For your ears
First thing I want to get out of the way is the idea that the Edition-X is a mini HE-1000. It is not, it is a unique headphone with its own characteristics and it wasn’t meant to sound like the HE-1000 does. The difference in sound between the Edition-X and the HE-1000 isn’t small either for that matter. The Edition-X was made to be easy to drive and of course to sound good, and that’s exactly what it does, even though it scales up nicely with the correct amplifier.
The Edition-X with its great comfort is easy to listen to for long periods and that sound-wise is exactly the same. No matter what type of music you throw at it (from classical to rap to country to techno), the Edition-X with its soft treble, smooth mids and entertaining bass plays everything effortless. Its sound is easy to love and that combined with its easy drivability and great comfort make it an easier to use and even more addictive headphone than the really great HE-560 and the HE-1000.
The sound signature is fairly neutral but it’s tilting to the warmer side with its smooth and lush presentation. For some the bass might be above neutral but this is very personal. Like all planar magnetic headphones the Edition-X has a very black background, good separation and the typical orthodynamic clear/clean sound. The Edition-X has a good balance but the focus is mostly on the bass and the midrange and its treble is reasonably easygoing. The 6-7k spike that can be heard/seen in the graphs doesn’t bother me at all. Treble is engaging and easy, yet dynamic and energetic, it’s just not the most extended treble.
Depending on the source and the amplifier used the Edition-X’s bass changes body wise. E.g. bass body when using the Woo Audio WA8 is a lot bigger compared to the Dragonfly RED (and Black). Bass always has good body though and its amount is never exaggerated. Bass has a good level of detail and layering but the HE-1000 goes deeper with better layering. Edition-X’s bass is always punchy, fast and goes deep when needed. Only people who really don’t like bass won’t like how the X does bass, all the rest will love it. (and even then the amp has quite the effect on its bass)
The bass perfectly flows in to the full bodied, detailed and layered mid-section of the Edition-X. Delivery is smooth with a good level of layering and depth. Voices sound realistic and precise, the mids are a bit more upfront than on the HE-1000 though. Mids are musical above all and the better your source the more detail you’ll get. At the same time the Edition-X is reasonably forgiving for lesser quality files but the better the file and the source/amp, the better your X will sound. The X doesn’t sound as spacious as say the HD800 or the HE-1000 but it certainly doesn’t sound concentrated. The amount of “air” and the separation in the mids section as a matter of fact is pretty good, it’s just not the as good as in the before mentioned models.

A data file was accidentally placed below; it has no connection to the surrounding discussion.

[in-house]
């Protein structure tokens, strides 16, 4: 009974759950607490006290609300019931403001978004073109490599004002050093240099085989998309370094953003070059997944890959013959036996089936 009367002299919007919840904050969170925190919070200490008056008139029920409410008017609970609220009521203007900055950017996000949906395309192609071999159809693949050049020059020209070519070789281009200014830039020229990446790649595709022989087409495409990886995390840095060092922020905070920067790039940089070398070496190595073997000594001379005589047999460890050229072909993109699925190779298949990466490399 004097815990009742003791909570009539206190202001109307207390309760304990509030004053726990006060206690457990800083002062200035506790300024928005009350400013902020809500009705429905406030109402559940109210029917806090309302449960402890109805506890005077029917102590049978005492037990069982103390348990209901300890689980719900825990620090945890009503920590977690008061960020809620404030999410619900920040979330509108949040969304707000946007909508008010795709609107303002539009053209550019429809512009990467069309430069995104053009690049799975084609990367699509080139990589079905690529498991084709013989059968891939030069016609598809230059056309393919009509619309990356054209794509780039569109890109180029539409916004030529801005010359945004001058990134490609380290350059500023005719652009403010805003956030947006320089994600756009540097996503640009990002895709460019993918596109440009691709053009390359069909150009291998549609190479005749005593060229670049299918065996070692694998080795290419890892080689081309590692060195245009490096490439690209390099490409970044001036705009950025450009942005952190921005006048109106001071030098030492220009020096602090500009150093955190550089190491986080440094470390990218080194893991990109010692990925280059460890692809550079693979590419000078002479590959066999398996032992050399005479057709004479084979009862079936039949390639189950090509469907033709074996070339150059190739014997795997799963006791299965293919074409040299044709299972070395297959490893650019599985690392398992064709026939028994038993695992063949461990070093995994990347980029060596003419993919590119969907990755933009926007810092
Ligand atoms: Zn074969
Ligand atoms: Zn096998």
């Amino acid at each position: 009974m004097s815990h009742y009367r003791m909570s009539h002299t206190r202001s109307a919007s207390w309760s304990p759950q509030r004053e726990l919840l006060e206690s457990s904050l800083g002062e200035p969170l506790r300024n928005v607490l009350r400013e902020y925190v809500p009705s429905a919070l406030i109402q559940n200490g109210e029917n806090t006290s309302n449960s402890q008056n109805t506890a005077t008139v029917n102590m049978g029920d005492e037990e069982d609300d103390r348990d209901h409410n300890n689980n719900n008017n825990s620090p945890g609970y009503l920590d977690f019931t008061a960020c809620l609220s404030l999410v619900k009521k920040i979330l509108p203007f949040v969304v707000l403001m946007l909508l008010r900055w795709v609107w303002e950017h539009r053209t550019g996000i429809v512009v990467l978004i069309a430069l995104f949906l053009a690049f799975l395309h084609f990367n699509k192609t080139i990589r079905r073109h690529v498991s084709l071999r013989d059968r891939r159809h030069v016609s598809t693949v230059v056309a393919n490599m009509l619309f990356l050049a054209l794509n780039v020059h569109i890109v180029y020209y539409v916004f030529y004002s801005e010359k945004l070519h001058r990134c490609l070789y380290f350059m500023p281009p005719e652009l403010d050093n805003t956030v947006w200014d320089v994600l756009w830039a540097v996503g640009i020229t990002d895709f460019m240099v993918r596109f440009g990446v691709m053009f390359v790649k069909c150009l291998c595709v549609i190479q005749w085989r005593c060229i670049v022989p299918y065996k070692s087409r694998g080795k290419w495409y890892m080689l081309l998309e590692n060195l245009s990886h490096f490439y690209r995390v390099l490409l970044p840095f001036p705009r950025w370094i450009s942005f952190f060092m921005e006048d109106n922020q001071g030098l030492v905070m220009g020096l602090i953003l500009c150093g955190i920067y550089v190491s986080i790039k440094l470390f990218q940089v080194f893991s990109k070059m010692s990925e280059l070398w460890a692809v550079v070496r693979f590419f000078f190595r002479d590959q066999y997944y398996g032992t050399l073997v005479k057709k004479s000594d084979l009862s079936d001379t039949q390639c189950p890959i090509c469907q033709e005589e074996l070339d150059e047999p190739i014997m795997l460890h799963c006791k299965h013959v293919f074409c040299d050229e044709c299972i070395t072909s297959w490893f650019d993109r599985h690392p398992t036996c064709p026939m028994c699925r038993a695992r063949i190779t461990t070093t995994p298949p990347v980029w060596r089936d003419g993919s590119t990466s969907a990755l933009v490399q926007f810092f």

The family (aka comparisons)
The HE-1000 sounds more laid back and it performs even more effortless. You could also say the X is the most aggressive sounding of both, but this isn’t an aggressive sounding headphone. When coming from the HE-1000 you do notice the X’s mids aren’t as spacious and that separation, micro detail, depth and width are even better on the HE-1000. Treble on the HE-1000 is further extended while bass on the 1000 goes even deeper and it has better layering. Don’t get me wrong here, the Edition-X is a really good sounding headphone, its problem just is the HE-1000 is even better. It also is $1200 more expensive.
The HE-560 has less body in the mids sector and the bass has a bit less body as well. Bass also doesn’t go as deep as on the X. Treble more or less is on the same level as the Edition-X but the whole presentation of the HE-560 is more on the neutral side where the Edition-X is a little warmer and smoother sounding. The HE-400i, like the Edition X has bigger bass body but the X’s is still bigger and goes deeper with better detail and layering. The 400i’s bass is a little tighter though. The mids section of the X is more spacious and has more detail but they are comparable body-wise. The 400i’s treble more or less compare to the Edition-X’s.
I still have an original LCD-2.1 and its bass body is about the same as the Edition-X’s but it is tighter. Layering and spaciousness are better on the X from low to highs and it does have more detail. I prefer the LCD’s separation, tightness and clarity though. Depending on the musical style I’m listening to I prefer the one over the other (like with rock and metal as it to me on the X sounds too soft and “loose”). The Sennheiser HD800 is in a different category and you get more detail, better separation and a wider and deeper sound stage. Detail wise I still find the dynamic HD800 to be one of the best affordable headphones out there. Of course the Hifiman has more body in bass and mids and it sounds more smooth and musical. The HD800 wasn’t tuned like that at all.
The Edition-X is kind of a mix of the HE-1000, the HE-400i and the HE-560 as the other headphones either sound rather different or are priced differently. Price wise the Edition-X is closest to the HD800 but sound-wise these two couldn’t be further apart.
Sources and amplifiers aka pairings on the next, after the CLICK